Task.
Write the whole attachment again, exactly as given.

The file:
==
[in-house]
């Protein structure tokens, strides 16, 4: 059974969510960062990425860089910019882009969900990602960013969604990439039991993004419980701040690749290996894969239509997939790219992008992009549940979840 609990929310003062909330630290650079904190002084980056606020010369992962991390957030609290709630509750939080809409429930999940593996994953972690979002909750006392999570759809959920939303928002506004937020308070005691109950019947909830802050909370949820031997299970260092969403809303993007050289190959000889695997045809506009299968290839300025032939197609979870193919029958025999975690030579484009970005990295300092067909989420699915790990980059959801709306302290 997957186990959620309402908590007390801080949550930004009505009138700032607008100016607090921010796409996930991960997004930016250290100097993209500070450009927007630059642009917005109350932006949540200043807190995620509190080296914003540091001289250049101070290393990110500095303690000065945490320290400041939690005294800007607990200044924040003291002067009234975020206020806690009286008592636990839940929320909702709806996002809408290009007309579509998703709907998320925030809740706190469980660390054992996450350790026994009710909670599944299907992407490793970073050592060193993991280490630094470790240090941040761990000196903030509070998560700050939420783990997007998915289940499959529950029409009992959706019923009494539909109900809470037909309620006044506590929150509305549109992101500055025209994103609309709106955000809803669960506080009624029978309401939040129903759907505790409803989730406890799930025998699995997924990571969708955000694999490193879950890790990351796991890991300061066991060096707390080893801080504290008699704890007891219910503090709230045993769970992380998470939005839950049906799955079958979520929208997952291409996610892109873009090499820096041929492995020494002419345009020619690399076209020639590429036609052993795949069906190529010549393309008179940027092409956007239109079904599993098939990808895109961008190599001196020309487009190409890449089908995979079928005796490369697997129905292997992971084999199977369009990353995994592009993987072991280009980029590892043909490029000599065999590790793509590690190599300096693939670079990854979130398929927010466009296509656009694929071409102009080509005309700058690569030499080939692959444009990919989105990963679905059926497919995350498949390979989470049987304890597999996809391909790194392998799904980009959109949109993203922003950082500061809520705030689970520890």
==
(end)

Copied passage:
[in-house]
């Protein structure tokens, strides 16, 4: 059974969510960062990425860089910019882009969900990602960013969604990439039991993004419980701040690749290996894969239509997939790219992008992009549940979840 609990929310003062909330630290650079904190002084980056606020010369992962991390957030609290709630509750939080809409429930999940593996994953972690979002909750006392999570759809959920939303928002506004937020308070005691109950019947909830802050909370949820031997299970260092969403809303993007050289190959000889695997045809506009299968290839300025032939197609979870193919029958025999975690030579484009970005990295300092067909989420699915790990980059959801709306302290 997957186990959620309402908590007390801080949550930004009505009138700032607008100016607090921010796409996930991960997004930016250290100097993209500070450009927007630059642009917005109350932006949540200043807190995620509190080296914003540091001289250049101070290393990110500095303690000065945490320290400041939690005294800007607990200044924040003291002067009234975020206020806690009286008592636990839940929320909702709806996002809408290009007309579509998703709907998320925030809740706190469980660390054992996450350790026994009710909670599944299907992407490793970073050592060193993991280490630094470790240090941040761990000196903030509070998560700050939420783990997007998915289940499959529950029409009992959706019923009494539909109900809470037909309620006044506590929150509305549109992101500055025209994103609309709106955000809803669960506080009624029978309401939040129903759907505790409803989730406890799930025998699995997924990571969708955000694999490193879950890790990351796991890991300061066991060096707390080893801080504290008699704890007891219910503090709230045993769970992380998470939005839950049906799955079958979520929208997952291409996610892109873009090499820096041929492995020494002419345009020619690399076209020639590429036609052993795949069906190529010549393309008179940027092409956007239109079904599993098939990808895109961008190599001196020309487009190409890449089908995979079928005796490369697997129905292997992971084999199977369009990353995994592009993987072991280009980029590892043909490029000599065999590790793509590690190599300096693939670079990854979130398929927010466009296509656009694929071409102009080509005309700058690569030499080939692959444009990919989105990963679905059926497919995350498949390979989470049987304890597999996809391909790194392998799904980009959109949109993203922003950082500061809520705030689970520890």